Wednesday, March 27, 2013

Brain Keys

Names are just memory devices, keys if you like, to access a picture of the whole in your brain.

Back in the day, Chinese martial artists came up with all kinds of animal imagery to cement flavors of movement and patterns in the mind. They used cultural stuff like the Yi-Ching and 5 Element theory for 'keys' also.

Nowadays we live in cultures and environments far removed from knowledge of wild animals, and most of us have no connection to the cultural identifiers, the famous poems, or the idioms, from the place, or time, when they were attached to the movements they were meant to describe.

These do have a romantic allure, especially when voiced in their original languages of course, and are of historic value, which, I'm sure, is why they endure.

Many would, I'm also sure, consider it complete sacrilege to change these terms in any way ... but if their original intent was to convey a feeling, and to help remember a sequence of moves, are these original names really the best way to do so?

Being a pragmatist, I like the idea of efficiency, and I'll use any imagery I can to explain an idea ..... which is just a nice way of saying that I am often guilty of taking the poetic imagery and turned it into a Far Side cartoon.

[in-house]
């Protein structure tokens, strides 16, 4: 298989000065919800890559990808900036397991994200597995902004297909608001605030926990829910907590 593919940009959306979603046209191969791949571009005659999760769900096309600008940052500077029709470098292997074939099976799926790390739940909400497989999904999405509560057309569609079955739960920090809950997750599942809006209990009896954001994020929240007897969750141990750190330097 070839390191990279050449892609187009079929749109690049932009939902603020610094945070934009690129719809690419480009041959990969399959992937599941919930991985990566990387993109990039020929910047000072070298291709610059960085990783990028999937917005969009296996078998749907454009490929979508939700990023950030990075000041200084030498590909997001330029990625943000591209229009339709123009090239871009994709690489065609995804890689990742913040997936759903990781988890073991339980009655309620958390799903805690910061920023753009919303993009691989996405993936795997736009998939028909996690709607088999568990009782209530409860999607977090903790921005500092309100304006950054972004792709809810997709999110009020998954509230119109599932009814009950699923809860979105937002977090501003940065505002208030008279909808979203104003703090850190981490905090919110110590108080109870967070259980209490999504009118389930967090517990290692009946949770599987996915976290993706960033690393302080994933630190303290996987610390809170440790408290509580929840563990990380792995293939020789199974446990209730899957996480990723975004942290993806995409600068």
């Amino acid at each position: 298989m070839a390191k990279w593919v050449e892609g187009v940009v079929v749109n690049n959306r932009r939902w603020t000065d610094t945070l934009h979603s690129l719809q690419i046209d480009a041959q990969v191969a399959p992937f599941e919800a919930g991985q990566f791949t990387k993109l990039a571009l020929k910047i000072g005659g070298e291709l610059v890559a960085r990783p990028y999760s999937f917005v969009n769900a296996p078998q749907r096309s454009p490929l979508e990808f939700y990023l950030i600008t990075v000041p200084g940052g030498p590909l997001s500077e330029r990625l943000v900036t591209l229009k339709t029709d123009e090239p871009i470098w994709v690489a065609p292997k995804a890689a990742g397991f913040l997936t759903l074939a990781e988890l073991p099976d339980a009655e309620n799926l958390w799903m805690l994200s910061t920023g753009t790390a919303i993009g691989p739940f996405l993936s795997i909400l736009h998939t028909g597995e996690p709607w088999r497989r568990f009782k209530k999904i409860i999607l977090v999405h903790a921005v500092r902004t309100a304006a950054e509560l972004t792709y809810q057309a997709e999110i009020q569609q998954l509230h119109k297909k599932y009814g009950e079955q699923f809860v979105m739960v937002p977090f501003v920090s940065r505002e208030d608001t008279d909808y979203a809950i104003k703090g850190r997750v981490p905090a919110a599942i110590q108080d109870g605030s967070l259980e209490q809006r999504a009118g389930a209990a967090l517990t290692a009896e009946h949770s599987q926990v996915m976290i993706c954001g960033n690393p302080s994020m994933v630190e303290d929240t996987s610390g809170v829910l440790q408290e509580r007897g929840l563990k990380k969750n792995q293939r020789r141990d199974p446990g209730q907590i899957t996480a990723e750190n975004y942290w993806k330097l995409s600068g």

Right now I am teaching a Xing-Yi form. Some systems call it the Phoenix form, my teacher likes to think of it as Vulture, but also refers to it just as 'Tai Bird'.
Seeing as Tai means 'big' .... I decided to invoke Big Bird .... which caused some mirth for those that have seen the kid's TV show Sesame Street. Nothing to do with the quality of the movement ... but perhaps out of place enough to jog the memory bank into action when reviewing.
One of the hand positions also totally looks like "Hold out the Handbag (That would be 'purse' to my American friends)".

Some of my others are - Throw the Chicken, Put the Mayo on the Shelf, Fling the Bedsheet, Start the Chainsaw, Spin the Pizza, Vogue, Vomit, Velociraptor, and of course the famous Over the Shoulder Nose Throw. Points for any Internal practitioners that can recognize what these might be ....

There is also a great deal of reaching for things off the edge of cliffs, squishing bugs (cigarettes are passe) and pulling oneself around on imaginary ropes, and though I have little experience with most of these, there is bowling, speed skating, slalom skiing, and punting occasionally too .....

1 comment:

The European Historical Combat Guild said...

I quite agree, as you say the idea is to create a quick association for the user. Once that is done one can maintain tradition as well with "original" terminology.
Convey the concept as efficiently as possible first.